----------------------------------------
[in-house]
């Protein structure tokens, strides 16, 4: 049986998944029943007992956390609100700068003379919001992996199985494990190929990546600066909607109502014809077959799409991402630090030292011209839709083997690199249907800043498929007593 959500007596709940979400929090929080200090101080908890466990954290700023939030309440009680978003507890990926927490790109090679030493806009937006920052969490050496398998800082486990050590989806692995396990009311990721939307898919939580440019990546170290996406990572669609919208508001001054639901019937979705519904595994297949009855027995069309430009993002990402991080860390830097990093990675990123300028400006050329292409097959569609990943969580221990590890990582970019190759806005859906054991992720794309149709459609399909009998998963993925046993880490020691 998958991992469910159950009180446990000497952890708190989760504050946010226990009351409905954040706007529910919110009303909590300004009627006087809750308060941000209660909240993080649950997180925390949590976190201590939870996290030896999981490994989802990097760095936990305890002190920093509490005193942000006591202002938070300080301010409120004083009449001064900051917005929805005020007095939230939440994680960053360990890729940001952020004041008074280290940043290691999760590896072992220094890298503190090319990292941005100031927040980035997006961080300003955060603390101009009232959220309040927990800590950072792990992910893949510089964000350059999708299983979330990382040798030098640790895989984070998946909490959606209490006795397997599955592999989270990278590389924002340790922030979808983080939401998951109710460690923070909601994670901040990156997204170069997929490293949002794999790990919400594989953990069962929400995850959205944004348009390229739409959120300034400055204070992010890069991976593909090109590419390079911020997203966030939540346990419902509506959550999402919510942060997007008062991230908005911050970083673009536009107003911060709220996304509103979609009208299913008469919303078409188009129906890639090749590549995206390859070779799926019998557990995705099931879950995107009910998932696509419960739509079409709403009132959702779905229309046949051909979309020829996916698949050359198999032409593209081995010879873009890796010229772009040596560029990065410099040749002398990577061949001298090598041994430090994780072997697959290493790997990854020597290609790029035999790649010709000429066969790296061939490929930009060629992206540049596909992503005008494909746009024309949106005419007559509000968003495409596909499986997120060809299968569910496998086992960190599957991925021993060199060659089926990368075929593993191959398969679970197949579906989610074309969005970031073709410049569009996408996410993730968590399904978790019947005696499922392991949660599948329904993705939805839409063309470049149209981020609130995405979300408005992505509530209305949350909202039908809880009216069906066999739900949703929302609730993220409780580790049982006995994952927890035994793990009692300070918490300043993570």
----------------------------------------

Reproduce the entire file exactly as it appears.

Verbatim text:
[in-house]
């Protein structure tokens, strides 16, 4: 049986998944029943007992956390609100700068003379919001992996199985494990190929990546600066909607109502014809077959799409991402630090030292011209839709083997690199249907800043498929007593 959500007596709940979400929090929080200090101080908890466990954290700023939030309440009680978003507890990926927490790109090679030493806009937006920052969490050496398998800082486990050590989806692995396990009311990721939307898919939580440019990546170290996406990572669609919208508001001054639901019937979705519904595994297949009855027995069309430009993002990402991080860390830097990093990675990123300028400006050329292409097959569609990943969580221990590890990582970019190759806005859906054991992720794309149709459609399909009998998963993925046993880490020691 998958991992469910159950009180446990000497952890708190989760504050946010226990009351409905954040706007529910919110009303909590300004009627006087809750308060941000209660909240993080649950997180925390949590976190201590939870996290030896999981490994989802990097760095936990305890002190920093509490005193942000006591202002938070300080301010409120004083009449001064900051917005929805005020007095939230939440994680960053360990890729940001952020004041008074280290940043290691999760590896072992220094890298503190090319990292941005100031927040980035997006961080300003955060603390101009009232959220309040927990800590950072792990992910893949510089964000350059999708299983979330990382040798030098640790895989984070998946909490959606209490006795397997599955592999989270990278590389924002340790922030979808983080939401998951109710460690923070909601994670901040990156997204170069997929490293949002794999790990919400594989953990069962929400995850959205944004348009390229739409959120300034400055204070992010890069991976593909090109590419390079911020997203966030939540346990419902509506959550999402919510942060997007008062991230908005911050970083673009536009107003911060709220996304509103979609009208299913008469919303078409188009129906890639090749590549995206390859070779799926019998557990995705099931879950995107009910998932696509419960739509079409709403009132959702779905229309046949051909979309020829996916698949050359198999032409593209081995010879873009890796010229772009040596560029990065410099040749002398990577061949001298090598041994430090994780072997697959290493790997990854020597290609790029035999790649010709000429066969790296061939490929930009060629992206540049596909992503005008494909746009024309949106005419007559509000968003495409596909499986997120060809299968569910496998086992960190599957991925021993060199060659089926990368075929593993191959398969679970197949579906989610074309969005970031073709410049569009996408996410993730968590399904978790019947005696499922392991949660599948329904993705939805839409063309470049149209981020609130995405979300408005992505509530209305949350909202039908809880009216069906066999739900949703929302609730993220409780580790049982006995994952927890035994793990009692300070918490300043993570």